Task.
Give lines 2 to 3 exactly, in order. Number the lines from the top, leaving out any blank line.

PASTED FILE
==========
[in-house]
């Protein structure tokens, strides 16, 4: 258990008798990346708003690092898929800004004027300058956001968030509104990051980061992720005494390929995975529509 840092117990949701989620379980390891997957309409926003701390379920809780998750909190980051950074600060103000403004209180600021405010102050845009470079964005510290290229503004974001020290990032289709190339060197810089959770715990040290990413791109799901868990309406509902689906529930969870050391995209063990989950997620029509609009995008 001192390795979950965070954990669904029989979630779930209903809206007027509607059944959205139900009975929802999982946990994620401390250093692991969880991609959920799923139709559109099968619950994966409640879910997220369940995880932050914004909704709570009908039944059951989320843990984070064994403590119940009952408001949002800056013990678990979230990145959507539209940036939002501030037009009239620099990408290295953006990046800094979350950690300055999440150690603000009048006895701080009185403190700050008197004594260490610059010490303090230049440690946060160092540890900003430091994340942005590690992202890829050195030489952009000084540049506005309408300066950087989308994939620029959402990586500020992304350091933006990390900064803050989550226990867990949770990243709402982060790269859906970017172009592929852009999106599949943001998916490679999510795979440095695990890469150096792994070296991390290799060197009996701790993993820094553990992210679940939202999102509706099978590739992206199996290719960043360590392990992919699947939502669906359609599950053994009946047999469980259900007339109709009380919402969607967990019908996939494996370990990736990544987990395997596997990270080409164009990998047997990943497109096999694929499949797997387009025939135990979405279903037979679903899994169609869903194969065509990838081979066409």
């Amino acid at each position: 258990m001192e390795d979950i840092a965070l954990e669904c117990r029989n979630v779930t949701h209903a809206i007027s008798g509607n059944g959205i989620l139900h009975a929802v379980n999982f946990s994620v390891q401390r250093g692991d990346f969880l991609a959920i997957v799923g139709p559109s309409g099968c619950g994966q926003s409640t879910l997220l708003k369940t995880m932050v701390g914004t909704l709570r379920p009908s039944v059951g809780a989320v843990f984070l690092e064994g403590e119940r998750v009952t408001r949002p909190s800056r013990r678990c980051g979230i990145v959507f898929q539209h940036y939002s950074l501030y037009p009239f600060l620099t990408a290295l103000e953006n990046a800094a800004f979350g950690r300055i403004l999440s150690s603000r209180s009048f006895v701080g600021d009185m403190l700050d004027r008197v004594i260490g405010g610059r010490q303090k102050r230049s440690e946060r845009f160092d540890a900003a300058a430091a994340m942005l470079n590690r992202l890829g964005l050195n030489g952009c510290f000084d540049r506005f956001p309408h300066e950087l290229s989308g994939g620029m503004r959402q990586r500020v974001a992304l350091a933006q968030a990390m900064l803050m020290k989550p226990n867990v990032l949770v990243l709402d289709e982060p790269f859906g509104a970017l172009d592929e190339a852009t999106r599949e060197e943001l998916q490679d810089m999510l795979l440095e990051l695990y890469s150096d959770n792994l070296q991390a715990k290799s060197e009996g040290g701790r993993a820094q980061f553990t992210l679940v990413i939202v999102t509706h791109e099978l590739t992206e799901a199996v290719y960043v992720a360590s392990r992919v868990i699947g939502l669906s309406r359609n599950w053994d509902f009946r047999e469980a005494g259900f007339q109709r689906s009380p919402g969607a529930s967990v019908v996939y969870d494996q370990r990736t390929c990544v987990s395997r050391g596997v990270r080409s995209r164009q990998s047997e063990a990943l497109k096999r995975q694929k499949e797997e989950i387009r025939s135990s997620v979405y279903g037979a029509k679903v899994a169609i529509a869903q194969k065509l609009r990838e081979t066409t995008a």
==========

């Protein structure tokens, strides 16, 4: 258990008798990346708003690092898929800004004027300058956001968030509104990051980061992720005494390929995975529509 840092117990949701989620379980390891997957309409926003701390379920809780998750909190980051950074600060103000403004209180600021405010102050845009470079964005510290290229503004974001020290990032289709190339060197810089959770715990040290990413791109799901868990309406509902689906529930969870050391995209063990989950997620029509609009995008 001192390795979950965070954990669904029989979630779930209903809206007027509607059944959205139900009975929802999982946990994620401390250093692991969880991609959920799923139709559109099968619950994966409640879910997220369940995880932050914004909704709570009908039944059951989320843990984070064994403590119940009952408001949002800056013990678990979230990145959507539209940036939002501030037009009239620099990408290295953006990046800094979350950690300055999440150690603000009048006895701080009185403190700050008197004594260490610059010490303090230049440690946060160092540890900003430091994340942005590690992202890829050195030489952009000084540049506005309408300066950087989308994939620029959402990586500020992304350091933006990390900064803050989550226990867990949770990243709402982060790269859906970017172009592929852009999106599949943001998916490679999510795979440095695990890469150096792994070296991390290799060197009996701790993993820094553990992210679940939202999102509706099978590739992206199996290719960043360590392990992919699947939502669906359609599950053994009946047999469980259900007339109709009380919402969607967990019908996939494996370990990736990544987990395997596997990270080409164009990998047997990943497109096999694929499949797997387009025939135990979405279903037979679903899994169609869903194969065509990838081979066409």
């Amino acid at each position: 258990m001192e390795d979950i840092a965070l954990e669904c117990r029989n979630v779930t949701h209903a809206i007027s008798g509607n059944g959205i989620l139900h009975a929802v379980n999982f946990s994620v390891q401390r250093g692991d990346f969880l991609a959920i997957v799923g139709p559109s309409g099968c619950g994966q926003s409640t879910l997220l708003k369940t995880m932050v701390g914004t909704l709570r379920p009908s039944v059951g809780a989320v843990f984070l690092e064994g403590e119940r998750v009952t408001r949002p909190s800056r013990r678990c980051g979230i990145v959507f898929q539209h940036y939002s950074l501030y037009p009239f600060l620099t990408a290295l103000e953006n990046a800094a800004f979350g950690r300055i403004l999440s150690s603000r209180s009048f006895v701080g600021d009185m403190l700050d004027r008197v004594i260490g405010g610059r010490q303090k102050r230049s440690e946060r845009f160092d540890a900003a300058a430091a994340m942005l470079n590690r992202l890829g964005l050195n030489g952009c510290f000084d540049r506005f956001p309408h300066e950087l290229s989308g994939g620029m503004r959402q990586r500020v974001a992304l350091a933006q968030a990390m900064l803050m020290k989550p226990n867990v990032l949770v990243l709402d289709e982060p790269f859906g509104a970017l172009d592929e190339a852009t999106r599949e060197e943001l998916q490679d810089m999510l795979l440095e990051l695990y890469s150096d959770n792994l070296q991390a715990k290799s060197e009996g040290g701790r993993a820094q980061f553990t992210l679940v990413i939202v999102t509706h791109e099978l590739t992206e799901a199996v290719y960043v992720a360590s392990r992919v868990i699947g939502l669906s309406r359609n599950w053994d509902f009946r047999e469980a005494g259900f007339q109709r689906s009380p919402g969607a529930s967990v019908v996939y969870d494996q370990r990736t390929c990544v987990s395997r050391g596997v990270r080409s995209r164009q990998s047997e063990a990943l497109k096999r995975q694929k499949e797997e989950i387009r025939s135990s997620v979405y279903g037979a029509k679903v899994a169609i529509a869903q194969k065509l609009r990838e081979t066409t995008a």